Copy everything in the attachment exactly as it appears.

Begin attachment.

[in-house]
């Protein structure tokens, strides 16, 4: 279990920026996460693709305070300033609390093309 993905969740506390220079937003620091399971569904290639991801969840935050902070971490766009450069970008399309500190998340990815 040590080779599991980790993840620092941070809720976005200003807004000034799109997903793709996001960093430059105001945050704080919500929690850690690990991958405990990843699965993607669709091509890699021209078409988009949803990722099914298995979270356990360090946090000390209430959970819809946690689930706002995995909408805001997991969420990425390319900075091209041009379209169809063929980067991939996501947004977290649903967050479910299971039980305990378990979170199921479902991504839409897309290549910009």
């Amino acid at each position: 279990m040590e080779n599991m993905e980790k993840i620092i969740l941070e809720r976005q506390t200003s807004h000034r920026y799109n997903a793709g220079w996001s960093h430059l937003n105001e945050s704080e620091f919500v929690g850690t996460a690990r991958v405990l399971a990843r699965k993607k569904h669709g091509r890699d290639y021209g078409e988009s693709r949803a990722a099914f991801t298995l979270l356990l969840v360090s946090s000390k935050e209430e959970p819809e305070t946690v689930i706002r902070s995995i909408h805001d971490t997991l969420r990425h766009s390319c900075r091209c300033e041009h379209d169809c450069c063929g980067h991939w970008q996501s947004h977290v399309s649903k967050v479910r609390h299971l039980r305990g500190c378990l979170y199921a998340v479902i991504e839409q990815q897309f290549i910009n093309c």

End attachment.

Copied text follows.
[in-house]
């Protein structure tokens, strides 16, 4: 279990920026996460693709305070300033609390093309 993905969740506390220079937003620091399971569904290639991801969840935050902070971490766009450069970008399309500190998340990815 040590080779599991980790993840620092941070809720976005200003807004000034799109997903793709996001960093430059105001945050704080919500929690850690690990991958405990990843699965993607669709091509890699021209078409988009949803990722099914298995979270356990360090946090000390209430959970819809946690689930706002995995909408805001997991969420990425390319900075091209041009379209169809063929980067991939996501947004977290649903967050479910299971039980305990378990979170199921479902991504839409897309290549910009």
């Amino acid at each position: 279990m040590e080779n599991m993905e980790k993840i620092i969740l941070e809720r976005q506390t200003s807004h000034r920026y799109n997903a793709g220079w996001s960093h430059l937003n105001e945050s704080e620091f919500v929690g850690t996460a690990r991958v405990l399971a990843r699965k993607k569904h669709g091509r890699d290639y021209g078409e988009s693709r949803a990722a099914f991801t298995l979270l356990l969840v360090s946090s000390k935050e209430e959970p819809e305070t946690v689930i706002r902070s995995i909408h805001d971490t997991l969420r990425h766009s390319c900075r091209c300033e041009h379209d169809c450069c063929g980067h991939w970008q996501s947004h977290v399309s649903k967050v479910r609390h299971l039980r305990g500190c378990l979170y199921a998340v479902i991504e839409q990815q897309f290549i910009n093309c």